by Joe Ellis
What is Golem?
Golem is an innovative piece of technology working toward the decentralization of computing power. Although Golem is still somewhat in its infancy, if successful, it would be an accessible-to-everyone, distributed, global supercomputer. It is currently under development by a dedicated team of programmers and engineers, all of whom have extensive knowledge in P2P software and blockchain engineering.
Golem’s primary goal is to introduce computing power to the sharing economy, an economic system whereby assets or services are shared by private individuals for a fee. The premise is that you only pay for as much as you use; if you need to drill a hole in the wall, you could either go out and buy a brand new electric drill or simply borrow one from your neighbor. Of course, borrowing one would be far more economically viable and thus the preferred course of action.
A similar principle holds for computing power. The issue faced in the present day is that heavy computing power, albeit essential in a multitude of different fields such as machine learning and medicine, is expensive and scarce. Organizations or individuals with a requirement for heavy computing power often purchase expensive hardware for private use, and although this is appropriate in many contexts, the initial investment for powerful hardware is high, and it is unlikely that the hardware will be used continuously and is thus wasted in some respects.
Alternatively, it is possible to rent out time on a powerful computer over the internet, but it will cost you dearly. Additionally, this computing power is centralized, and centralization of services has inherent complications and the potential for abuse; they introduce a central point of failure which could be subject to attack or catastrophic data loss, and history has proven that the collection and sales of user data is a profitable business model, however unethical.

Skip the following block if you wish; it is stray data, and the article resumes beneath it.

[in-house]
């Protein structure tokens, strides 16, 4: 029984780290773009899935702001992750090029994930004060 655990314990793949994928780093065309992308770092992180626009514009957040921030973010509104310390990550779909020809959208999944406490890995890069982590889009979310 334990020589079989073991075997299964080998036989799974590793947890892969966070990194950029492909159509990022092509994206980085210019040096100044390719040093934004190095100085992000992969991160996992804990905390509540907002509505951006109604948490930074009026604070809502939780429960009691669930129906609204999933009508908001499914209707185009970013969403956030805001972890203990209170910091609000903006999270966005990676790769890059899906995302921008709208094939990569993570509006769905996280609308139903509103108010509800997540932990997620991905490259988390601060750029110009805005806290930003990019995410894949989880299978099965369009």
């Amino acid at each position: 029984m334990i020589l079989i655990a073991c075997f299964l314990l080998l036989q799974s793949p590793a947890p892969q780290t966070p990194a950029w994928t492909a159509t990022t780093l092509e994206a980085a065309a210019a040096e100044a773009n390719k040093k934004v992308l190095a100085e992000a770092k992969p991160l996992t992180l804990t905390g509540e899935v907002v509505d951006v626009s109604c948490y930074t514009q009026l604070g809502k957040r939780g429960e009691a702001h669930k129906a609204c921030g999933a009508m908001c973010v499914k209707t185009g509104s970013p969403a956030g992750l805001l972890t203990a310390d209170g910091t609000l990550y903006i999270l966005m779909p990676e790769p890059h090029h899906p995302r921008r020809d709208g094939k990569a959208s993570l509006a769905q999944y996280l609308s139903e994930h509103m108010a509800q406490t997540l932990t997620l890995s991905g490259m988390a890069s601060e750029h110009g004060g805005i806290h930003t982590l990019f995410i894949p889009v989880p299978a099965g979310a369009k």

Golem aims to redistribute computing power. Incentivized by financial reward, contributors donate their ‘spare CPU cycles’ to Golem by carrying out tasks delegated by the users of the network. Computers all over the world can benefit financially by using idle times to carry out computations for the Golem network. Under this framework, a global pool of computing resources (whose computational power will be unparalleled compared to what is available today) can be tapped into inexpensively.
If Golem proves itself to be successful, it could be revolutionary. Golem is currently in alpha, codenamed ‘Brass Golem,’ and is only capable of carrying out Blender CGI rendering; which is, however, a real and illustrative use case for distributed computing power. For small-time animators and designers, Brass Golem offers an alternative to the dichotomy between extortionate cloud-based rendering services and waiting ages for their own machine to carry out the render independently.
The concept behind Golem is straightforward; the task at hand is split up into fragments and sent to participants in the network. Each computer completes their portion of the task and returns the result. This divide and conquer approach to computation is very efficient and means many tasks are carried out in parallel, ensuring high speeds.
To give a more concrete example, Brass Golem currently allows rendering with Blender. The thing to be rendered is split into frames, or perhaps portions of an image, and is sent to the Golem network for processing.